SB: Are there any best times of day, places, or ways for you to write?

EK: Late evenings and early mornings on the weekends are good because it feels quieter in terms of the city, not everyone is out doing things. I write at home in a corner near a window. I also like the NYU library. It’s very calm and quiet. I work best when I have constraints on time and when my job doesn’t require the same kind of thinking. I don’t do as well with having a lot of time!

SB: What would you suggest to someone starting out and wanting to write and publish while holding down a day job?

EK: Break things up into more manageable tasks to make it less daunting. Start with a story or chapter. You can submit small parts of something larger and that can fuel your creative process.

SB: What are ways for readers to follow you and your work?

EK: I have an author Instagram account where I’ve been posting old pictures and things researched when writing. There are pictures from my childhood, vintage tourism posters, and images from photographers like Stephen Shore, who used to take extensive cross-country trips in the ‘70s and managed to work Florida into his route on at least one of them!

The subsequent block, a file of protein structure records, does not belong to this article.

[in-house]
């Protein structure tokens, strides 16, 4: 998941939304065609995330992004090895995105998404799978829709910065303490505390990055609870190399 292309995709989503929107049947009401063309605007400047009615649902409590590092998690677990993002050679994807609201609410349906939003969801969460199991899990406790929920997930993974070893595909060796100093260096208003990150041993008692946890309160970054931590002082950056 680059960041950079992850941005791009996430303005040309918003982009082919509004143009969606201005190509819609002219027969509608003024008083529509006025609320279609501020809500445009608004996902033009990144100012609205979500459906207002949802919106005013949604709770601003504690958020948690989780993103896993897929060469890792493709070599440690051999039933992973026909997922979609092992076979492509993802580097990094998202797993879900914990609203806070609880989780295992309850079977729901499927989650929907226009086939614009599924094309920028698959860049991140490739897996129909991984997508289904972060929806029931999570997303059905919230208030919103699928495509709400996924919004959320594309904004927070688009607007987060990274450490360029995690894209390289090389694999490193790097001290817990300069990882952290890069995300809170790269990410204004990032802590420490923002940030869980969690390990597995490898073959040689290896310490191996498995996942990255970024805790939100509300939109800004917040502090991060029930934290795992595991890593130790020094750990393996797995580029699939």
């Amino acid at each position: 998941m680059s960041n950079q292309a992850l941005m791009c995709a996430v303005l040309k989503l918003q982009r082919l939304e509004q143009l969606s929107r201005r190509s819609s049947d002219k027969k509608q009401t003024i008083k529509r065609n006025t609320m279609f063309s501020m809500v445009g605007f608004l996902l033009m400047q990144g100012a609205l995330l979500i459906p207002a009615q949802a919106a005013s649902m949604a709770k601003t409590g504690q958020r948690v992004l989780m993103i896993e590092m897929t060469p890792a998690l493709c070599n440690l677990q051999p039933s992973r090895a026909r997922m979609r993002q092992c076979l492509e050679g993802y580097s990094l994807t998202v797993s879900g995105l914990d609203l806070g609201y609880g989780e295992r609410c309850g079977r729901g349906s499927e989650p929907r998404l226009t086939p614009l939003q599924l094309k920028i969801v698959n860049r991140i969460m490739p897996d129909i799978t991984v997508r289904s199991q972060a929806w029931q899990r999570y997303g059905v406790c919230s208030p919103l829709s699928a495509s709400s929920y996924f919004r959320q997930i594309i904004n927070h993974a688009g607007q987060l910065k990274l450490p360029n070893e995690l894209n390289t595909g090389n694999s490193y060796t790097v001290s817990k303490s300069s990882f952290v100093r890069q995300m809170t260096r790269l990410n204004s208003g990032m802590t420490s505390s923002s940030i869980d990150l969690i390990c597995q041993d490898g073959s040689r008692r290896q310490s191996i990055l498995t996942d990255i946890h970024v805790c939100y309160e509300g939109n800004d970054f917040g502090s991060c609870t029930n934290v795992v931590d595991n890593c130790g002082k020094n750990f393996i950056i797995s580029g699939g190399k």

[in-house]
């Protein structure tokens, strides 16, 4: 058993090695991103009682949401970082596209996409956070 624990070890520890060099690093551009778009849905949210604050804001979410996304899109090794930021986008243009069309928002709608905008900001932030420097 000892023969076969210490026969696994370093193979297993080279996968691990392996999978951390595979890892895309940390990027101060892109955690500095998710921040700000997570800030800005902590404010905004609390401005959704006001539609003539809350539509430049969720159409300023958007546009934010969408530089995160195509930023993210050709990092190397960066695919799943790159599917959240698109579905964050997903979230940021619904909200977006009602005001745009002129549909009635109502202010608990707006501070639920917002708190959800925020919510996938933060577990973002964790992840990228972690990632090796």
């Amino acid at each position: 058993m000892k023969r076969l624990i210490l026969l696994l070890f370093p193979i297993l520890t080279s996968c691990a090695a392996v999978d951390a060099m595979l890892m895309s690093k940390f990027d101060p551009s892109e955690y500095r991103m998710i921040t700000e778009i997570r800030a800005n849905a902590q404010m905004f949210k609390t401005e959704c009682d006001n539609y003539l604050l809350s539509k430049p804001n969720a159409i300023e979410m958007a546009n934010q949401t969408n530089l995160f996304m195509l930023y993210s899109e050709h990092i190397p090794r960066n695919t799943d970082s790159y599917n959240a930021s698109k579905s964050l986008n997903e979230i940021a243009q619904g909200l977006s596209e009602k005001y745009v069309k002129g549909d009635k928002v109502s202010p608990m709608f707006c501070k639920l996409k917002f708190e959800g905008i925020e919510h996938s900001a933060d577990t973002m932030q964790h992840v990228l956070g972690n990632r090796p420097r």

SB: I’ll take a look at it and look forward to continuing to read your writing. Thanks for chatting and sharing your process and thoughts.

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Shannon Brady has written about dance for The Village Voice, book reviews for The New York Times Book Review, reporting for Vanity Fair and various other freelance writing projects and poetry publications. Shannon once joined a dance troupe in order to write a profile about the choreographer. She has taught high school and college writing in New York and California.